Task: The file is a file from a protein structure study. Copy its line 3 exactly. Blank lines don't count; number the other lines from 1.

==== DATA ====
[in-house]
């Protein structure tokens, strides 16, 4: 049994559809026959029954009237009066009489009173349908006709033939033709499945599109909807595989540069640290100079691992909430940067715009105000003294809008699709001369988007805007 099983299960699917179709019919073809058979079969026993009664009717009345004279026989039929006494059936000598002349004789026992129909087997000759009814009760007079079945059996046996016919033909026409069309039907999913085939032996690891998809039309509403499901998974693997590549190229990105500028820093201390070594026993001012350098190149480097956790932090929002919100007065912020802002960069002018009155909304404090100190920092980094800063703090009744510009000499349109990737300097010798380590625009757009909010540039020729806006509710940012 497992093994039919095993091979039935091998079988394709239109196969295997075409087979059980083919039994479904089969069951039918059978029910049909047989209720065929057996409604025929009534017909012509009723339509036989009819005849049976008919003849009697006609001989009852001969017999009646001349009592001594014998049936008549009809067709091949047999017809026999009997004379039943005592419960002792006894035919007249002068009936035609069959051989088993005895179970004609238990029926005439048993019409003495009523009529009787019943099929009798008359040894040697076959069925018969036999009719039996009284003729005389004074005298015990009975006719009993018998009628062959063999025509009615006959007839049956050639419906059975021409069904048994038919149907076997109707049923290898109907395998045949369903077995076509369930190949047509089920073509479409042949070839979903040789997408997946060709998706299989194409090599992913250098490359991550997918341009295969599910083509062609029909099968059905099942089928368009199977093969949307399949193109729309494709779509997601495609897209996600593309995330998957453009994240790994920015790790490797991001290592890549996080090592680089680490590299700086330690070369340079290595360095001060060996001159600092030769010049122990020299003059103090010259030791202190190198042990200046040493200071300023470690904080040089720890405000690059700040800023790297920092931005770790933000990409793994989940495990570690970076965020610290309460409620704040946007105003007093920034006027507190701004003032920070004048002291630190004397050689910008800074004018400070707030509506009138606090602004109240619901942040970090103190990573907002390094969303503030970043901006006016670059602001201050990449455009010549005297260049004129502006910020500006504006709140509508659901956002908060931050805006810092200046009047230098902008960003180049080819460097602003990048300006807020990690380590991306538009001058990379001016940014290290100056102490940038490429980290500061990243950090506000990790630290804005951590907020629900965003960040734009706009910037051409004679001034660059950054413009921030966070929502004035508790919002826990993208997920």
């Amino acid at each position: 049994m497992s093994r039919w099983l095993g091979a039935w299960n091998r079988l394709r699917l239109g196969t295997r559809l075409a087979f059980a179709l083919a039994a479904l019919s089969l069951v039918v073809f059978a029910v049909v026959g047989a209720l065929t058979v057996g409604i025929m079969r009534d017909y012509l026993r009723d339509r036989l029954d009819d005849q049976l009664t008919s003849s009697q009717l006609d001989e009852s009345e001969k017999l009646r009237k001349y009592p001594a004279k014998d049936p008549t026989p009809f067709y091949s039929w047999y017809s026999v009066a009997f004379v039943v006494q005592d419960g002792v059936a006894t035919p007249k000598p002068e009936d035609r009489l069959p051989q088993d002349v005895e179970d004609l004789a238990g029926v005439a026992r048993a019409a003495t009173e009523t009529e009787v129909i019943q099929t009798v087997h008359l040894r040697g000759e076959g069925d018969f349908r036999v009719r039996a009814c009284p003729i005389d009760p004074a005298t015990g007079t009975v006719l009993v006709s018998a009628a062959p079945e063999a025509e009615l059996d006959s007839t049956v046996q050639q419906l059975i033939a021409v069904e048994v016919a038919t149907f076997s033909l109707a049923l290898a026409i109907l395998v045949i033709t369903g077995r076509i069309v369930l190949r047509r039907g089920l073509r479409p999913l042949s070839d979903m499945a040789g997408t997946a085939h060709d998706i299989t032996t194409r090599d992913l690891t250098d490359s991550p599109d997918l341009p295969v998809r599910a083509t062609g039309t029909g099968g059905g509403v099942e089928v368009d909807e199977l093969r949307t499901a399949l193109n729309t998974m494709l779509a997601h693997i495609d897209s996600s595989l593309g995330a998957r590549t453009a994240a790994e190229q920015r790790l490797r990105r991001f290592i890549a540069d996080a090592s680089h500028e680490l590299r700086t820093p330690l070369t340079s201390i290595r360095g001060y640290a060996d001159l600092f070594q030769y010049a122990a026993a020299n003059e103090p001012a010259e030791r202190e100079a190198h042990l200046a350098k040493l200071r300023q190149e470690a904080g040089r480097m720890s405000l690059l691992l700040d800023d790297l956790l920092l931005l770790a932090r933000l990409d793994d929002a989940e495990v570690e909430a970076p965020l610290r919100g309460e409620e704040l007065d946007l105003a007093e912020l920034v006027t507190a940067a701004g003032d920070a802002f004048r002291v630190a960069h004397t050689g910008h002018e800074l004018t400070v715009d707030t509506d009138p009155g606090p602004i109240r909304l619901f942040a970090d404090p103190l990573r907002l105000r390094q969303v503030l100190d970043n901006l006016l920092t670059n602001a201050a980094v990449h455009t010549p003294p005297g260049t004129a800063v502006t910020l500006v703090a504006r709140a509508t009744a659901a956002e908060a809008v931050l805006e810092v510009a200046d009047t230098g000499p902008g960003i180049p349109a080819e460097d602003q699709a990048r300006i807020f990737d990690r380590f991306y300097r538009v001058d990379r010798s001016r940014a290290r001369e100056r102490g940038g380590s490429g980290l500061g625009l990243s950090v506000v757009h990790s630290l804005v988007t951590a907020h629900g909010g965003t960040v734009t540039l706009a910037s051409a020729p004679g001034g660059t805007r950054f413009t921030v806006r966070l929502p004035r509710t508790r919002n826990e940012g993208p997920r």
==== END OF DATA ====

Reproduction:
């Amino acid at each position: 049994m497992s093994r039919w099983l095993g091979a039935w299960n091998r079988l394709r699917l239109g196969t295997r559809l075409a087979f059980a179709l083919a039994a479904l019919s089969l069951v039918v073809f059978a029910v049909v026959g047989a209720l065929t058979v057996g409604i025929m079969r009534d017909y012509l026993r009723d339509r036989l029954d009819d005849q049976l009664t008919s003849s009697q009717l006609d001989e009852s009345e001969k017999l009646r009237k001349y009592p001594a004279k014998d049936p008549t026989p009809f067709y091949s039929w047999y017809s026999v009066a009997f004379v039943v006494q005592d419960g002792v059936a006894t035919p007249k000598p002068e009936d035609r009489l069959p051989q088993d002349v005895e179970d004609l004789a238990g029926v005439a026992r048993a019409a003495t009173e009523t009529e009787v129909i019943q099929t009798v087997h008359l040894r040697g000759e076959g069925d018969f349908r036999v009719r039996a009814c009284p003729i005389d009760p004074a005298t015990g007079t009975v006719l009993v006709s018998a009628a062959p079945e063999a025509e009615l059996d006959s007839t049956v046996q050639q419906l059975i033939a021409v069904e048994v016919a038919t149907f076997s033909l109707a049923l290898a026409i109907l395998v045949i033709t369903g077995r076509i069309v369930l190949r047509r039907g089920l073509r479409p999913l042949s070839d979903m499945a040789g997408t997946a085939h060709d998706i299989t032996t194409r090599d992913l690891t250098d490359s991550p599109d997918l341009p295969v998809r599910a083509t062609g039309t029909g099968g059905g509403v099942e089928v368009d909807e199977l093969r949307t499901a399949l193109n729309t998974m494709l779509a997601h693997i495609d897209s996600s595989l593309g995330a998957r590549t453009a994240a790994e190229q920015r790790l490797r990105r991001f290592i890549a540069d996080a090592s680089h500028e680490l590299r700086t820093p330690l070369t340079s201390i290595r360095g001060y640290a060996d001159l600092f070594q030769y010049a122990a026993a020299n003059e103090p001012a010259e030791r202190e100079a190198h042990l200046a350098k040493l200071r300023q190149e470690a904080g040089r480097m720890s405000l690059l691992l700040d800023d790297l956790l920092l931005l770790a932090r933000l990409d793994d929002a989940e495990v570690e909430a970076p965020l610290r919100g309460e409620e704040l007065d946007l105003a007093e912020l920034v006027t507190a940067a701004g003032d920070a802002f004048r002291v630190a960069h004397t050689g910008h002018e800074l004018t400070v715009d707030t509506d009138p009155g606090p602004i109240r909304l619901f942040a970090d404090p103190l990573r907002l105000r390094q969303v503030l100190d970043n901006l006016l920092t670059n602001a201050a980094v990449h455009t010549p003294p005297g260049t004129a800063v502006t910020l500006v703090a504006r709140a509508t009744a659901a956002e908060a809008v931050l805006e810092v510009a200046d009047t230098g000499p902008g960003i180049p349109a080819e460097d602003q699709a990048r300006i807020f990737d990690r380590f991306y300097r538009v001058d990379r010798s001016r940014a290290r001369e100056r102490g940038g380590s490429g980290l500061g625009l990243s950090v506000v757009h990790s630290l804005v988007t951590a907020h629900g909010g965003t960040v734009t540039l706009a910037s051409a020729p004679g001034g660059t805007r950054f413009t921030v806006r966070l929502p004035r509710t508790r919002n826990e940012g993208p997920r």